Besides mocking my technical skills related to the camera equipment, I can say that this photo is not very interesting. Unlike the previous shot, I am closer to the people in front of the Colosseum. But they’re still too far away to be of interest to the viewer and most of them are cut off at the waist. This shot is very unappealing. Actually, being closer like this, it’s difficult to see the base of the structure. The other photo was more appealing with regards to this. There are at least trees to the side of the colosseum in this one. That’s a nicer effect than the modern buildings in the previous shot.
I mentioned at the start of this post that I have been improving. You can’t see it, though, between these two photos. In fact, in some ways it may seem that I was getting worse. Based on how I set the ISO, it would seem that my skills were haphazard. Incidentally, I didn’t intentionally select photos that aren’t very good for these first two. Instead, I selected the best photo that I had taken of the Colosseum during each of these trips, ones in which I tried to photograph the whole structure from a distance.
The last shot, Photograph 3 was taken five years later. What a difference that much time has made for my abilities. Look at how much better is this photo. It’s not a clear day, but very overcast. And yet the image still came out well. The woman in the foreground is my friend, Katia who was visiting me in Italy for two weeks. Having her in the shot makes it much more interesting, even without knowing her.
I took this photo from close to the same spot, facing the same direction as I did when I took the first photo. There’s still small people at the base, but with my friend in the foreground, the other people help to establish the size of the Colosseum without being a distraction. Neither is the railing, the grillwork, or the vendor truck a distraction because of her. She’s not looking at my camera, but hers. However, that makes it more interesting. Her hair and other colors complement well the color of the Colosseum. I’ve included more grass in this shot: the woman’s blue pants, blue camera and scarf, and the green grass all go well with the color of the colosseum and the clouds. There are no blue skies, as in the other shots, but the gray clouds go well with the ancient fragments of the Colosseum. The woman’s look of modernity against the ancient structure, helps to soften the contrast of the proximity of the modern buildings to the Colosseum. With her back to the great edifice and her focusing her attention on her digital camera, it gives her a more powerful feel. And it makes the Colosseum seem to be saying, Take your time: I’m here for you and everyone, as I have been for two thousand years.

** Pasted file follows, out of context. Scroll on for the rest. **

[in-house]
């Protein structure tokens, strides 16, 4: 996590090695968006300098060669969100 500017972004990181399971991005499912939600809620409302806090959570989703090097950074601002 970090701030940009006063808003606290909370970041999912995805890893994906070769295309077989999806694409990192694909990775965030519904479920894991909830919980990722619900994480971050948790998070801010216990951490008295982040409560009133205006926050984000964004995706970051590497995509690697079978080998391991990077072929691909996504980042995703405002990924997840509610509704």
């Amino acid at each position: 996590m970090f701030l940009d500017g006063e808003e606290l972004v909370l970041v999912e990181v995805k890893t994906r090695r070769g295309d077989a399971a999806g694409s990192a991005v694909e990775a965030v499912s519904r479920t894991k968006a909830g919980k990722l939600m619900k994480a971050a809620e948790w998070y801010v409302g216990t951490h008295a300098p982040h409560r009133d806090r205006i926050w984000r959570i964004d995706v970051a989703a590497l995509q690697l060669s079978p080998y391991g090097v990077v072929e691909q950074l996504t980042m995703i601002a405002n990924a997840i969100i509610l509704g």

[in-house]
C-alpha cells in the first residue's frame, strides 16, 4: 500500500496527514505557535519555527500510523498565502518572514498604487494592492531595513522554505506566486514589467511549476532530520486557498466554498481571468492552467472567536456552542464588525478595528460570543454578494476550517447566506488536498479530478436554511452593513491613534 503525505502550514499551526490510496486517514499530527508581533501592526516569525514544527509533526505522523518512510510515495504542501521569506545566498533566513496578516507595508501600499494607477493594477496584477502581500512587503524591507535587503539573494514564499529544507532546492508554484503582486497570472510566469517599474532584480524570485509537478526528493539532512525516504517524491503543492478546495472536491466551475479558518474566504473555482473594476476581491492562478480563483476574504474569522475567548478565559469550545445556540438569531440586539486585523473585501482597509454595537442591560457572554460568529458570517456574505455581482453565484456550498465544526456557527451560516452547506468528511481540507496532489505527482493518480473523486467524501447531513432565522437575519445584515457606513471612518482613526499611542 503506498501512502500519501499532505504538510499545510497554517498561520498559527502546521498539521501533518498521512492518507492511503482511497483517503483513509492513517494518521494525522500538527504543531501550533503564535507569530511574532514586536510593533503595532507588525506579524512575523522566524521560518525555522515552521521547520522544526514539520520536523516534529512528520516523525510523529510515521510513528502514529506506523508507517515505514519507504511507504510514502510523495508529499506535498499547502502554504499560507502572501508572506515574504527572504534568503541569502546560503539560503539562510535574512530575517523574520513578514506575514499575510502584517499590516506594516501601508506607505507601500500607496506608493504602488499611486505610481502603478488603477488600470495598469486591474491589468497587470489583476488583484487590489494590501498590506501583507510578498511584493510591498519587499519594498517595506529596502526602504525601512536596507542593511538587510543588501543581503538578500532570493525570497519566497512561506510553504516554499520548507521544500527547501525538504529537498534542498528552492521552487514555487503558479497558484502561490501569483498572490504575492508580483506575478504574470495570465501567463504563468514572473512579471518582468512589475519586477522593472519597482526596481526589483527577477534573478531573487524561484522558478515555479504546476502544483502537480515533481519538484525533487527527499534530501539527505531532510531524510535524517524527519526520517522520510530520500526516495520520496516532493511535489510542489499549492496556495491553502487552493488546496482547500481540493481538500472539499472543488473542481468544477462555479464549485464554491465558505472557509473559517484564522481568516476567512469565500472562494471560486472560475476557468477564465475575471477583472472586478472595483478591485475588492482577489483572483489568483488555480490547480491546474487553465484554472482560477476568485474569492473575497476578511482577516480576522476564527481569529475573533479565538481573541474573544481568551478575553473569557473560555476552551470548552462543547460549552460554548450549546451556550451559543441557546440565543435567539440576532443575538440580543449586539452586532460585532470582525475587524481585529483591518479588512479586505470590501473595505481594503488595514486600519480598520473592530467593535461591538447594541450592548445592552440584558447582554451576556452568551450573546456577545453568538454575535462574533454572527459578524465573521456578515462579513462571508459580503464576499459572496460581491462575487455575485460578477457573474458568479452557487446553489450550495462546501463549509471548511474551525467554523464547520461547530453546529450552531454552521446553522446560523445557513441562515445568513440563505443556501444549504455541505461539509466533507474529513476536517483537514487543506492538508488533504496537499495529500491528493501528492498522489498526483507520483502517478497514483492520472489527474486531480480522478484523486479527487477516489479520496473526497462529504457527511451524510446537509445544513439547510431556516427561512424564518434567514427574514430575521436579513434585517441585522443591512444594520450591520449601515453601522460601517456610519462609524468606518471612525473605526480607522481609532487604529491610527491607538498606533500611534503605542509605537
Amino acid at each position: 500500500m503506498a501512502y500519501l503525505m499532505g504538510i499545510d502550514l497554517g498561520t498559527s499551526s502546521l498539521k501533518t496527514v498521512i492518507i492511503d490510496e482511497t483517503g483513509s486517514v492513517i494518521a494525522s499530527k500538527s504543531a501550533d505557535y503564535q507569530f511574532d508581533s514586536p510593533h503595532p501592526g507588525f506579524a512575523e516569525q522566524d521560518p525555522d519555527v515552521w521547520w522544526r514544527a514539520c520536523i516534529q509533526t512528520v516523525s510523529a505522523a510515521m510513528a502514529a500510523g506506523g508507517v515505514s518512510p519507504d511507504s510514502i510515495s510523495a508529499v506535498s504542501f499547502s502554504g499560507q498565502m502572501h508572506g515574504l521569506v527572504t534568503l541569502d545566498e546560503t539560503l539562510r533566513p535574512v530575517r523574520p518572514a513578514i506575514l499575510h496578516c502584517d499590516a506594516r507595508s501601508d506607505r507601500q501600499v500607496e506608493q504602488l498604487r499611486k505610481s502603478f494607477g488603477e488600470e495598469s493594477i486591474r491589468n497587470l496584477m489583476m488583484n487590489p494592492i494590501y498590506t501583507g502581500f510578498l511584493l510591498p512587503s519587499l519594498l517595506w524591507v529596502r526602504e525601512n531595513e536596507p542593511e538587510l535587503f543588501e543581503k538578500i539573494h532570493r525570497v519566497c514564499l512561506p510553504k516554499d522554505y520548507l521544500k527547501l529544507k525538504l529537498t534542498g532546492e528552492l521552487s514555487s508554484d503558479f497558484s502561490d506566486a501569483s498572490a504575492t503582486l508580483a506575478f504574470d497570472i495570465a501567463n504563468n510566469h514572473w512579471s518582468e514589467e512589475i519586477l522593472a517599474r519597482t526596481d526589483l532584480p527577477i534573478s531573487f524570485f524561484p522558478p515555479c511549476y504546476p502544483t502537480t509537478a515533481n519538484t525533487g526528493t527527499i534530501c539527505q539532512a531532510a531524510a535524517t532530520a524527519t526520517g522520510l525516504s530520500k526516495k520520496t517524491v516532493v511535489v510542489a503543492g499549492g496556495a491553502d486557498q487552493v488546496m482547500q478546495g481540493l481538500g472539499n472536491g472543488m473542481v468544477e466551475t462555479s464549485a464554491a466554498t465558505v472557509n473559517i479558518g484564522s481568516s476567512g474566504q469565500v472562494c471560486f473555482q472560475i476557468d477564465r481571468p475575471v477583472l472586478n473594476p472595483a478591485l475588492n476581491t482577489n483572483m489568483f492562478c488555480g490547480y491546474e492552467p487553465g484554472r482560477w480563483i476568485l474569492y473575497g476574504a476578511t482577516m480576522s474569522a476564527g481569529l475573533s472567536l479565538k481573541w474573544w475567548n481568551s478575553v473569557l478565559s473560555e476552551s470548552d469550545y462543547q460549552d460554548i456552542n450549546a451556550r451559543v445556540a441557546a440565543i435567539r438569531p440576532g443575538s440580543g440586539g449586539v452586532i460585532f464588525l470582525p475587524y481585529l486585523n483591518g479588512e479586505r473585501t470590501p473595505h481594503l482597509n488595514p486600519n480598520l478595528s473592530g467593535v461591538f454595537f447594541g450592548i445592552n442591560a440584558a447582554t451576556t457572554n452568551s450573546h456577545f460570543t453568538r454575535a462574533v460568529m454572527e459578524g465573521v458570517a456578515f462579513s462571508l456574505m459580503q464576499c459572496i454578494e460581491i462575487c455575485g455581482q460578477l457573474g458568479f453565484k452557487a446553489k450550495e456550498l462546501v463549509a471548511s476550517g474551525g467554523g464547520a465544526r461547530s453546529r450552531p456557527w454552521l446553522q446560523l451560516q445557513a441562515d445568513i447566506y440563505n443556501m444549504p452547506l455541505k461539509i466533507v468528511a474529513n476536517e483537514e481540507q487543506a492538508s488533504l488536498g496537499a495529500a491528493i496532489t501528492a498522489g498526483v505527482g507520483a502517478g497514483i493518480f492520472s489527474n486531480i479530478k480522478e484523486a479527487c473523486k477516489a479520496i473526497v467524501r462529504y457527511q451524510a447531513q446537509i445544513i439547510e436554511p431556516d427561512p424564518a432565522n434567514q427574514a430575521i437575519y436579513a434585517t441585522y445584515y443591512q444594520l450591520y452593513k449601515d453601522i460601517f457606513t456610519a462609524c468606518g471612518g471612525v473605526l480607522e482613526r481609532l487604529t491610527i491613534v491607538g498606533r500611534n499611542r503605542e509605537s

Looking at the first two photographs of this post, and especially looking at the settings of the second one, you can see that I was bouncing around for a few years, not understanding how to use my cameras and lenses, and not knowing how to compose a shot. I was often just guessing at settings and composition, taking a photo, looking at the results on the camera, and then taking the shot again and again, hoping one would look good. This third photo was taken with a film camera, with a manual lens. There was no immediate feedback, no LCD screen on the back of the camera. The only automatic aspect was the shutter speed. Everything else I determined myself. There’s also the use of a model. I had people with me during the other two trips. However, I didn’t ask them to sit in the foreground when I took those pictures. Instead, I was concentrating on the Colosseum and not thinking about the image I was assembling. When I took this third photo, I knew better what I was doing and was able to see the final image in my mind before I pressed the shutter button. I may not yet be a great photographer, but my understanding of photography and how to use photography equipment is finally coming together. I have learned to think like a photographer.